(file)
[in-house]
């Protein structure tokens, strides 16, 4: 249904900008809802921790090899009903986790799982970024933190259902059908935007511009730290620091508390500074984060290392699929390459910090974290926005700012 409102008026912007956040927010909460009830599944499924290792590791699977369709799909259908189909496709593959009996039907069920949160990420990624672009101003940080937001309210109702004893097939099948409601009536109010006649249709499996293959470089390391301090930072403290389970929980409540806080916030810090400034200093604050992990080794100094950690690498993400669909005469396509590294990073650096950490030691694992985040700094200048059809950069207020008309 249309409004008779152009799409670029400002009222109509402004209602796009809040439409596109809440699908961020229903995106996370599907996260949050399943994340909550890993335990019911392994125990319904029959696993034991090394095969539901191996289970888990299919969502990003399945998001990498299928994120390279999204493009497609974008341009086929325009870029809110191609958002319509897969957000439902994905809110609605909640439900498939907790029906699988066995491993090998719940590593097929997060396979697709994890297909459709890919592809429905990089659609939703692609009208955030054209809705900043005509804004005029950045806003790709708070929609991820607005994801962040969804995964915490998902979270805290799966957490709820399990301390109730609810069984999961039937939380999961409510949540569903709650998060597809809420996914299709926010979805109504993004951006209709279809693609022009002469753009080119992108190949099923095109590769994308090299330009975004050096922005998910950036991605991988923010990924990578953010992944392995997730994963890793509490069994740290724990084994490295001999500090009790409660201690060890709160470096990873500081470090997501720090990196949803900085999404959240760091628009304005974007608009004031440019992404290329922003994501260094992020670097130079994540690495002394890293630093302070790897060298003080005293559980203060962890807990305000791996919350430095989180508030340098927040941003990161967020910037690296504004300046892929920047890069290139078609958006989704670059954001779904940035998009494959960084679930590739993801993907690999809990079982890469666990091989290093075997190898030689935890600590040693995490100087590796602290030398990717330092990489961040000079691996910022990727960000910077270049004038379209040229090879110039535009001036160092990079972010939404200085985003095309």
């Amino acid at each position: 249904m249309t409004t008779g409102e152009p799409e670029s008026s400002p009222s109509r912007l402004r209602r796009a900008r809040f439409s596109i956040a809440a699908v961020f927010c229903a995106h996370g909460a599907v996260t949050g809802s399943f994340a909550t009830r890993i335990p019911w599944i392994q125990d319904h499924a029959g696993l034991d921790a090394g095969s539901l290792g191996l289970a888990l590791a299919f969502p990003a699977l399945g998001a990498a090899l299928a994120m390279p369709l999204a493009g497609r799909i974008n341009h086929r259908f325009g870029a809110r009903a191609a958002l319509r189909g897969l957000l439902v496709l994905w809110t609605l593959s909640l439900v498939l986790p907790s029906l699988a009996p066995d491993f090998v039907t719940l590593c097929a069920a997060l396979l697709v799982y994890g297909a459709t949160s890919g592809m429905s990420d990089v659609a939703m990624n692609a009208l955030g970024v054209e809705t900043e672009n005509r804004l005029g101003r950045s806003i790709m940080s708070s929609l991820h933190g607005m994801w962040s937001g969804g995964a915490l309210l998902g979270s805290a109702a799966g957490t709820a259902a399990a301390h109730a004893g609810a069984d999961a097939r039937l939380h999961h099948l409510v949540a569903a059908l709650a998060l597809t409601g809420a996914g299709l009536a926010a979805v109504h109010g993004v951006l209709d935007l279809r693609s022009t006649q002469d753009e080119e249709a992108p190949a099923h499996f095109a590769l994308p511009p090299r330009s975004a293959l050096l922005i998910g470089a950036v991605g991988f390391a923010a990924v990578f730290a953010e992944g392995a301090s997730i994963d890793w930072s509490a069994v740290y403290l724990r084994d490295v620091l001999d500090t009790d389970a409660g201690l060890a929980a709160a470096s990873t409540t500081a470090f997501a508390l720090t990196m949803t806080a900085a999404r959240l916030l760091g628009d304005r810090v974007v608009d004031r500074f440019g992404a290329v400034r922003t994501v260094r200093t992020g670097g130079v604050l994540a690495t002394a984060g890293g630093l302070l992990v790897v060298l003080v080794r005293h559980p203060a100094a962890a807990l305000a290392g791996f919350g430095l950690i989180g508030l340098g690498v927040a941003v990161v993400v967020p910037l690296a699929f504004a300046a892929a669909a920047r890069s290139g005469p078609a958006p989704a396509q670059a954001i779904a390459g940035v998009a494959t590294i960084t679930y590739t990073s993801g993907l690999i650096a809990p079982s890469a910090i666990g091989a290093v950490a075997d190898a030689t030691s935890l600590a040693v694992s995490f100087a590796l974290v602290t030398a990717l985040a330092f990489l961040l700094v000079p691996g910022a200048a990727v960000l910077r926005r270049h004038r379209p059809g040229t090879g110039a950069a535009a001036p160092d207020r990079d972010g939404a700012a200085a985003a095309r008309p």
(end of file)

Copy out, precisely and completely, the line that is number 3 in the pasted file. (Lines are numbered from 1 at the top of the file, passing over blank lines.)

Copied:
């Amino acid at each position: 249904m249309t409004t008779g409102e152009p799409e670029s008026s400002p009222s109509r912007l402004r209602r796009a900008r809040f439409s596109i956040a809440a699908v961020f927010c229903a995106h996370g909460a599907v996260t949050g809802s399943f994340a909550t009830r890993i335990p019911w599944i392994q125990d319904h499924a029959g696993l034991d921790a090394g095969s539901l290792g191996l289970a888990l590791a299919f969502p990003a699977l399945g998001a990498a090899l299928a994120m390279p369709l999204a493009g497609r799909i974008n341009h086929r259908f325009g870029a809110r009903a191609a958002l319509r189909g897969l957000l439902v496709l994905w809110t609605l593959s909640l439900v498939l986790p907790s029906l699988a009996p066995d491993f090998v039907t719940l590593c097929a069920a997060l396979l697709v799982y994890g297909a459709t949160s890919g592809m429905s990420d990089v659609a939703m990624n692609a009208l955030g970024v054209e809705t900043e672009n005509r804004l005029g101003r950045s806003i790709m940080s708070s929609l991820h933190g607005m994801w962040s937001g969804g995964a915490l309210l998902g979270s805290a109702a799966g957490t709820a259902a399990a301390h109730a004893g609810a069984d999961a097939r039937l939380h999961h099948l409510v949540a569903a059908l709650a998060l597809t409601g809420a996914g299709l009536a926010a979805v109504h109010g993004v951006l209709d935007l279809r693609s022009t006649q002469d753009e080119e249709a992108p190949a099923h499996f095109a590769l994308p511009p090299r330009s975004a293959l050096l922005i998910g470089a950036v991605g991988f390391a923010a990924v990578f730290a953010e992944g392995a301090s997730i994963d890793w930072s509490a069994v740290y403290l724990r084994d490295v620091l001999d500090t009790d389970a409660g201690l060890a929980a709160a470096s990873t409540t500081a470090f997501a508390l720090t990196m949803t806080a900085a999404r959240l916030l760091g628009d304005r810090v974007v608009d004031r500074f440019g992404a290329v400034r922003t994501v260094r200093t992020g670097g130079v604050l994540a690495t002394a984060g890293g630093l302070l992990v790897v060298l003080v080794r005293h559980p203060a100094a962890a807990l305000a290392g791996f919350g430095l950690i989180g508030l340098g690498v927040a941003v990161v993400v967020p910037l690296a699929f504004a300046a892929a669909a920047r890069s290139g005469p078609a958006p989704a396509q670059a954001i779904a390459g940035v998009a494959t590294i960084t679930y590739t990073s993801g993907l690999i650096a809990p079982s890469a910090i666990g091989a290093v950490a075997d190898a030689t030691s935890l600590a040693v694992s995490f100087a590796l974290v602290t030398a990717l985040a330092f990489l961040l700094v000079p691996g910022a200048a990727v960000l910077r926005r270049h004038r379209p059809g040229t090879g110039a950069a535009a001036p160092d207020r990079d972010g939404a700012a200085a985003a095309r008309p």